.Odonata Winery Releases a Wine for Alzheimer

Winemaker Denis Hoey from Odonata Winery recently released his first Zinfandel wine, made from Monterey County grapes.

Remembrance is a spice-driven Zin that calls attention to Odonata’s partnership with a big cause—finding a cure for Alzheimer’s disease. Hoey and his winery—the nearest tasting room is located on the Westside, at 2343 Mission St., next door to Companion Bakeshop—have long partnered with local walking team “It’s a Zoo” to raise money and awareness through the Walk to End Alzheimer’s. This year Hoey, a UCSC graduate who spent time working in the cellar with Jeff Emery of Santa Cruz Mountain Vineyard, has decided to take his commitment to this cause a step further. All proceeds from the sale of every bottle of Remembrance will go toward the It’s a Zoo team effort to raise $10,000 in September’s Walk. Odonata released the 150 cases he crafted of the special Zinfandel during Passport Weekend this past February. It’s going quickly, so you might want to head over to Odonata and grab a bottle or two of the $25 Zin to partner with your summer barbecues. odonatawines.com.

Appetizers of the Week  

Dinner last week in the courtyard of Laili not only gave Jack a chance to indulge in his favorite lamb kabob dish—ah, those splendid chutneys, the spiced yogurt, the perfection of the kabuli rice—but also produced my new favorite small dish. I wanted something un-big, yet flavor-intensive. The salad of gorgeous marinated beets seemed just right, especially since I added grilled prawns to my order. Paired with a glass of house Malbec, the beet salad was ablaze with robust flavors and textures. Big succulent slabs of beet had been dressed with a memorable honey-dijon balsamic vinaigrette. Large grilled prawns circled the plate like rosy petals. In the center was an island of piquant arugula topped with bits of goat cheese. The entire dish worked perfectly, no false notes, everything satisfying. ($21).

Over at Soif, I shared with my companion the evening’s special appetizer of asparagus with smoked trout mousse, and a glass of minerally, faintly salty Zudugarai Txakolina ($10). Here is a white wine so refreshing you want to drink two glasses, one right after the other! The mildly-flavored mousse arrived thin and viscous, and never stood up to the vibrant asparagus, tiny clementines and infant radish sprouts ($14). But another starter of chicken liver mousse turned out to be brilliant. Served in a tiny ceramic pot à la provençal, the thick mousse (more of a pâté) was frosted with a fig and Padrón pepper honey jam, and came with slices of grilled sourdough. $11 and fabulous.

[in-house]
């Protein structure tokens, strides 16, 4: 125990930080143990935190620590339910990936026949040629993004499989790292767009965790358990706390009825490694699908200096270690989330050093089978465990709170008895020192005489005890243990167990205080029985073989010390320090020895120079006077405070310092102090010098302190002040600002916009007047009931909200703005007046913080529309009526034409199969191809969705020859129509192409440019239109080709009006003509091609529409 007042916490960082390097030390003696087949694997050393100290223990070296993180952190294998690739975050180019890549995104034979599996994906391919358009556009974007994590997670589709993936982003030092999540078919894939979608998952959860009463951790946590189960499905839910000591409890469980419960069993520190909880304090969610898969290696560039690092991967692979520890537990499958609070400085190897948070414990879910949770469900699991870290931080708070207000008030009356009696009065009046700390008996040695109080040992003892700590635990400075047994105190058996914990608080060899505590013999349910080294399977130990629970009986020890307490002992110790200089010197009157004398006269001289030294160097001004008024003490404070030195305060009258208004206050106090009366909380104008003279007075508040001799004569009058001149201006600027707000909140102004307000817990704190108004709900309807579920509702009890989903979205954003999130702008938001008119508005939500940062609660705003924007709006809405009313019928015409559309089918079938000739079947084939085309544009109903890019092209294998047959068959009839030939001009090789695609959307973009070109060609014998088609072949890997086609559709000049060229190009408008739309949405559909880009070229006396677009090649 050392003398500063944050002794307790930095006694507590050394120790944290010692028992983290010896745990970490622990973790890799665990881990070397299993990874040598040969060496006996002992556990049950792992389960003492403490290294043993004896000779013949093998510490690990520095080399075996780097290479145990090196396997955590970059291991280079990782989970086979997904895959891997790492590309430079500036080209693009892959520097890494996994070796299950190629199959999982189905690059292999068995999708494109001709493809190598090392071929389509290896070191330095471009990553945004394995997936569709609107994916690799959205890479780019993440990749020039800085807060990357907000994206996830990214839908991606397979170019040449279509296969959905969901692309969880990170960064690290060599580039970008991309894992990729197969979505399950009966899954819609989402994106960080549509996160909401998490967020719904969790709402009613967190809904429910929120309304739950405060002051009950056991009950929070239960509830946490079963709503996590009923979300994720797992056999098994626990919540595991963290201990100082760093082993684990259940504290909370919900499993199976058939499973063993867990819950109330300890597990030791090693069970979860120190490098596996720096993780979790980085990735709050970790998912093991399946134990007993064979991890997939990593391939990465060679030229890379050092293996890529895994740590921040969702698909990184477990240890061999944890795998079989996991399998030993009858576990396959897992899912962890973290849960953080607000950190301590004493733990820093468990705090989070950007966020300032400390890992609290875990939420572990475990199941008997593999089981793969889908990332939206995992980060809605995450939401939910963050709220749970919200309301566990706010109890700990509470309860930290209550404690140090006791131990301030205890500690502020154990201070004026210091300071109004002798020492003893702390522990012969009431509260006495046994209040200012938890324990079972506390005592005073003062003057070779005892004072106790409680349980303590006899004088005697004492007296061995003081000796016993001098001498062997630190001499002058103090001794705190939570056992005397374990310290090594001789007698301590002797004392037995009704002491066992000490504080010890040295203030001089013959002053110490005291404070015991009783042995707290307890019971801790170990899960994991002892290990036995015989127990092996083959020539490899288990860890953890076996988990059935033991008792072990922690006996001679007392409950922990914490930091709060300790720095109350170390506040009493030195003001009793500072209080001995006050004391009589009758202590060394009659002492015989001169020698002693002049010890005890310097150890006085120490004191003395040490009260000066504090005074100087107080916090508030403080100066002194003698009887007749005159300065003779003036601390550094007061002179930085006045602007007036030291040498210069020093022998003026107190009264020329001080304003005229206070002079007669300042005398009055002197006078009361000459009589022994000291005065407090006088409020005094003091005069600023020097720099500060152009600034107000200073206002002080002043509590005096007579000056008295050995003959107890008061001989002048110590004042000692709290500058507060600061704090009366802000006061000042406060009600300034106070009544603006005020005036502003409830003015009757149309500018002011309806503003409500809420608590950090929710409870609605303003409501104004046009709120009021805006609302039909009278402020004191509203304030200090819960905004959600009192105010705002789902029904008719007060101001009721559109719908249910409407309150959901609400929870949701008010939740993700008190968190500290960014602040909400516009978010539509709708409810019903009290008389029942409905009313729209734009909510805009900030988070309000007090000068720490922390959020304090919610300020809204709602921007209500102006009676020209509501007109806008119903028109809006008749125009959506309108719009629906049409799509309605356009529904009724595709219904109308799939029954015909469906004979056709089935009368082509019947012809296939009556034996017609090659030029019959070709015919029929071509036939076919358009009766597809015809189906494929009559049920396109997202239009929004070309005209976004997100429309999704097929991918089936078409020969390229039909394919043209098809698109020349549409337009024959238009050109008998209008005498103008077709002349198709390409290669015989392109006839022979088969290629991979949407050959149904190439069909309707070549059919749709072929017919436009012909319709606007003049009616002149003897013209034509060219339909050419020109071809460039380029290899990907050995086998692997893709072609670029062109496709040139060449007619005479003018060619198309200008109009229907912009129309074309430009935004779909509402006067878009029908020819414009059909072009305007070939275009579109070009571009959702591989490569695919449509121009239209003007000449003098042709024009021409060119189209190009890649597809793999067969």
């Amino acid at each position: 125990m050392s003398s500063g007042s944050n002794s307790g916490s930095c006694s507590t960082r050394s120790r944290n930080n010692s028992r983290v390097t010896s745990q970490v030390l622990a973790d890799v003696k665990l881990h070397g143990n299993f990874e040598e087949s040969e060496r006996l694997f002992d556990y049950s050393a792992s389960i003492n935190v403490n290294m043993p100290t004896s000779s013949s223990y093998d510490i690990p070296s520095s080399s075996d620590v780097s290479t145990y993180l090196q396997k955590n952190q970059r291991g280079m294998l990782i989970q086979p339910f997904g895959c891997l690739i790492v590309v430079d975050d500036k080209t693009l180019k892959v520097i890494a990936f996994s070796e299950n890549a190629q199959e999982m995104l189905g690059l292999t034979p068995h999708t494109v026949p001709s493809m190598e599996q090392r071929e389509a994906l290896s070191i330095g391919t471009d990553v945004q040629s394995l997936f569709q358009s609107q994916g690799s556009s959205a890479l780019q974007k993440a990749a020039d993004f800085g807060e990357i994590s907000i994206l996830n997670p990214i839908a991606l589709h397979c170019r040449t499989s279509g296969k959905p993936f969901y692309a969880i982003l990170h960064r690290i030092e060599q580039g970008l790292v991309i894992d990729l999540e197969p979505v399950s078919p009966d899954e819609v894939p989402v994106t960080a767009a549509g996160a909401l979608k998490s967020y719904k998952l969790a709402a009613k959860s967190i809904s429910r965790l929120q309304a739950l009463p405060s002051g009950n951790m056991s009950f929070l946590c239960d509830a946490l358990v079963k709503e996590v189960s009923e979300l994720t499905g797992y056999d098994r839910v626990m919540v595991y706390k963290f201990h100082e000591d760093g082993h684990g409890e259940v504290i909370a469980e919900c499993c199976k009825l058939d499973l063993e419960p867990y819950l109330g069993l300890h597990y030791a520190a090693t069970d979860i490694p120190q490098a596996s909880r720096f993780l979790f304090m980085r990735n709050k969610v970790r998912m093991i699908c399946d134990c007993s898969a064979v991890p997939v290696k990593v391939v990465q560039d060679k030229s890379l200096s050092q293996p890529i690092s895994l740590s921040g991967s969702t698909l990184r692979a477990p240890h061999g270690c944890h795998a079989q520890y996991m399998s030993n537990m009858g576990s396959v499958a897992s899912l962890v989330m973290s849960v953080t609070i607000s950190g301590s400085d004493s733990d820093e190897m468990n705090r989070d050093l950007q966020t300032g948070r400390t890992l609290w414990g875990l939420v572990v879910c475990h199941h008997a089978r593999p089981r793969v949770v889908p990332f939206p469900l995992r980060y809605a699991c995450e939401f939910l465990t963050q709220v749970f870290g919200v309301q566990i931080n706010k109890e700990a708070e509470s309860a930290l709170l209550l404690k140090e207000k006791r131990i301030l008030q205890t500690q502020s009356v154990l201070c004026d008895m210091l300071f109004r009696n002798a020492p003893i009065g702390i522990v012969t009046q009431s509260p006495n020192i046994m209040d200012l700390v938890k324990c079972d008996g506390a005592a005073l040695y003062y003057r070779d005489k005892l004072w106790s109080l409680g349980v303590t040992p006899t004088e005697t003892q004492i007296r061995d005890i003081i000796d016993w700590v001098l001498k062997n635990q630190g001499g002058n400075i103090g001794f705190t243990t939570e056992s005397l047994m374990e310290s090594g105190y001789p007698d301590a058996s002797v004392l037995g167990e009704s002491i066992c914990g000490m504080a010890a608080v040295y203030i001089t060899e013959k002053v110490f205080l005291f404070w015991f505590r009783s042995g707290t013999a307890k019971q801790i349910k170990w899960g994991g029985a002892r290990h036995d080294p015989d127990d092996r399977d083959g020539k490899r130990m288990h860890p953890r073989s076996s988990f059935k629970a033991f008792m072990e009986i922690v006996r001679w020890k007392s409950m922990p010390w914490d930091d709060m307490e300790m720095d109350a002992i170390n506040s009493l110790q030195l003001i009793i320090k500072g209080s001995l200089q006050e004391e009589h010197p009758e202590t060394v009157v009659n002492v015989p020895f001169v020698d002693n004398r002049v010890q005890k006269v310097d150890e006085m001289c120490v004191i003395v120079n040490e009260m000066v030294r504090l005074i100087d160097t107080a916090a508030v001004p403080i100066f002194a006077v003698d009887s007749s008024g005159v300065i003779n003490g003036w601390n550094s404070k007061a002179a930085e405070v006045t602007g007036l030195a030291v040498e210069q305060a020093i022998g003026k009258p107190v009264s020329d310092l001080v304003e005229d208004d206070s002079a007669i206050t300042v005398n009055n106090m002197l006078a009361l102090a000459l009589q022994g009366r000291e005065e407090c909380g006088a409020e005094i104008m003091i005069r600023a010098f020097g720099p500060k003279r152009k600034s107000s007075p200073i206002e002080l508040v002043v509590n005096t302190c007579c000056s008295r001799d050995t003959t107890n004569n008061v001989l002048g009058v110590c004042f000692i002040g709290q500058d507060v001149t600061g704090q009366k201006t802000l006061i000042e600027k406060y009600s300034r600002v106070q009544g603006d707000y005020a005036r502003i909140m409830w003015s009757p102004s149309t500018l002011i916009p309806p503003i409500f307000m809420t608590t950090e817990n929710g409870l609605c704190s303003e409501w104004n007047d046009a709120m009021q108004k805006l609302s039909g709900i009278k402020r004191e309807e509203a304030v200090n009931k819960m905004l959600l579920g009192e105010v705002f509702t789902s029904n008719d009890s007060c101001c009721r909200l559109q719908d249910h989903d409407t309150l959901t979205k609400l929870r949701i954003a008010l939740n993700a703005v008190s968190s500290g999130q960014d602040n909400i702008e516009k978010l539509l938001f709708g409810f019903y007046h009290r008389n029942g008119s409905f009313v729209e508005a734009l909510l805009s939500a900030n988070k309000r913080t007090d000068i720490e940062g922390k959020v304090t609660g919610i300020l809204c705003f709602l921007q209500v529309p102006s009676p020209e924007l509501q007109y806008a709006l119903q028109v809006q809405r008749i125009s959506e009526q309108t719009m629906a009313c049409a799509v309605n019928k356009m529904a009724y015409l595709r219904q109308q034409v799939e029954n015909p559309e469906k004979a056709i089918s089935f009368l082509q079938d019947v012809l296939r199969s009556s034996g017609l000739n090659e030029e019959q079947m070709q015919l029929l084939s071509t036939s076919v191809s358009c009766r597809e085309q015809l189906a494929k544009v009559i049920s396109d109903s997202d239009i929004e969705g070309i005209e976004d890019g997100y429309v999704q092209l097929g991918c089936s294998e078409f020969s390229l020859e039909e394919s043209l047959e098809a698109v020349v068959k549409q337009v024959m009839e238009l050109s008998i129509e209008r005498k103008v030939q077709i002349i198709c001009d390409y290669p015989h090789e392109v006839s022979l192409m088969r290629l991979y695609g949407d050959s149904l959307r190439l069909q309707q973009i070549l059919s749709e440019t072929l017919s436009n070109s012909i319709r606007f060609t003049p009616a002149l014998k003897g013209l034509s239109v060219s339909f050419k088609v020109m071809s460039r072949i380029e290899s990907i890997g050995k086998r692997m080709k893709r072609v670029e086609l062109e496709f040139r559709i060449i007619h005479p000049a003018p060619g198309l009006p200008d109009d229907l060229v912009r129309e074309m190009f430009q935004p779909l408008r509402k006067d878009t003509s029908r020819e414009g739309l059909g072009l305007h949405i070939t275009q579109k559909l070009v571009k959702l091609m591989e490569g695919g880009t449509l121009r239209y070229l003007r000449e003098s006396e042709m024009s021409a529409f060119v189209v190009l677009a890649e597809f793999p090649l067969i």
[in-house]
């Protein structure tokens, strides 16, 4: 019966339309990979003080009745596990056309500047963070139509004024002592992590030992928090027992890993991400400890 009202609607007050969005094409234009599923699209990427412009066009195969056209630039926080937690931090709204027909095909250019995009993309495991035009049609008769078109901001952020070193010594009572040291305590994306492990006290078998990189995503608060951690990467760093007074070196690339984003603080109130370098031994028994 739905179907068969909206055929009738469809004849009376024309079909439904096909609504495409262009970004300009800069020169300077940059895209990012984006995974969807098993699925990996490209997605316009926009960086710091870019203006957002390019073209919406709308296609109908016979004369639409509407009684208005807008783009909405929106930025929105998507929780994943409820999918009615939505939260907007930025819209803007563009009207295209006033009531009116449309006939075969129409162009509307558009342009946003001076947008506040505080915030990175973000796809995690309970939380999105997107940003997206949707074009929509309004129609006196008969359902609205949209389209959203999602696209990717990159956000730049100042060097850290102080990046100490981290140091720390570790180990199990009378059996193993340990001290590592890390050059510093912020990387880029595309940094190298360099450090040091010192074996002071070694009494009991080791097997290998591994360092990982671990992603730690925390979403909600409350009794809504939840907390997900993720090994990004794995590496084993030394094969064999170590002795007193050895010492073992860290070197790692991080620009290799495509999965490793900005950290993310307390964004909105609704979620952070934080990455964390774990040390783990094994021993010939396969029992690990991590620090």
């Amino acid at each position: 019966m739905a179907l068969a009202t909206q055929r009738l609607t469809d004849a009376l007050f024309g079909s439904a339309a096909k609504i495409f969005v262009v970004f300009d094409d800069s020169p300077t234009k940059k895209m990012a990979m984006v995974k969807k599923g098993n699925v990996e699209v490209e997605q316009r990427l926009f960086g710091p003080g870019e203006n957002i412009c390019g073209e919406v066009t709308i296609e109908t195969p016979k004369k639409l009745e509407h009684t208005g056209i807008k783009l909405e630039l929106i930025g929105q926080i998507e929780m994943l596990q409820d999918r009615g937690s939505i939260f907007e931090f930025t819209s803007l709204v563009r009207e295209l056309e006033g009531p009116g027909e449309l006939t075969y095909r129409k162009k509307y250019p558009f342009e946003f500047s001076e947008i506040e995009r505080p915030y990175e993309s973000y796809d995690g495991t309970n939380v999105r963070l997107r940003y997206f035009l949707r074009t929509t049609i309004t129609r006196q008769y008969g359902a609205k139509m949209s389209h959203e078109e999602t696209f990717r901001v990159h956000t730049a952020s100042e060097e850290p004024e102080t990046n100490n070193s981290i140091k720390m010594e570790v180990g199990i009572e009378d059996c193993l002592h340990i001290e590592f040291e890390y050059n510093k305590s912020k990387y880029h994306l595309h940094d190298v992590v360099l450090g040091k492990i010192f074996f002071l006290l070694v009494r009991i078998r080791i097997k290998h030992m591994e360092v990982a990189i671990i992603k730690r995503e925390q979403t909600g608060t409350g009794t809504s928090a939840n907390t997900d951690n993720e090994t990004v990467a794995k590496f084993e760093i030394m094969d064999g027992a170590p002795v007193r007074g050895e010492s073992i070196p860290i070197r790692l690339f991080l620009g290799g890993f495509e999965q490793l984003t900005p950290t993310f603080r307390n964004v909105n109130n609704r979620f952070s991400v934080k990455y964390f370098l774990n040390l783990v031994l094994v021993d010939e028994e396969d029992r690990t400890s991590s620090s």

On the Birichino front, I’ve heard from co-proprietor John Locke with an update about the winery’s tasting-room-in-progress. Infrastructure has met with approval from the various city agencies, and that means that a summer opening date for the Birichino showcase looks highly likely. Locke had hoped for an opening date last month, but next month seems possible. I’ll keep you posted on this, since we all know that time frames in the food and drink world tend to expand and expand.

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Outstanding in the Field, the wildly successful brainchild of former Gabriella chef Jim Denevan, has invited Birichino to pour at the Besson Family old vine Grenache vineyard off Hecker Pass in Gilroy. The participating restaurant is Monterey’s 1833, and the date is Thursday, June 29. If you’ve got a few nickels to spare, you will definitely enjoy some splendid al fresco vibes, food, and wonderful Birichino wines (I am passionate about their Grenache). To reserve for the Birichino Winery dinner, head to outstandinginthefield.com/event.


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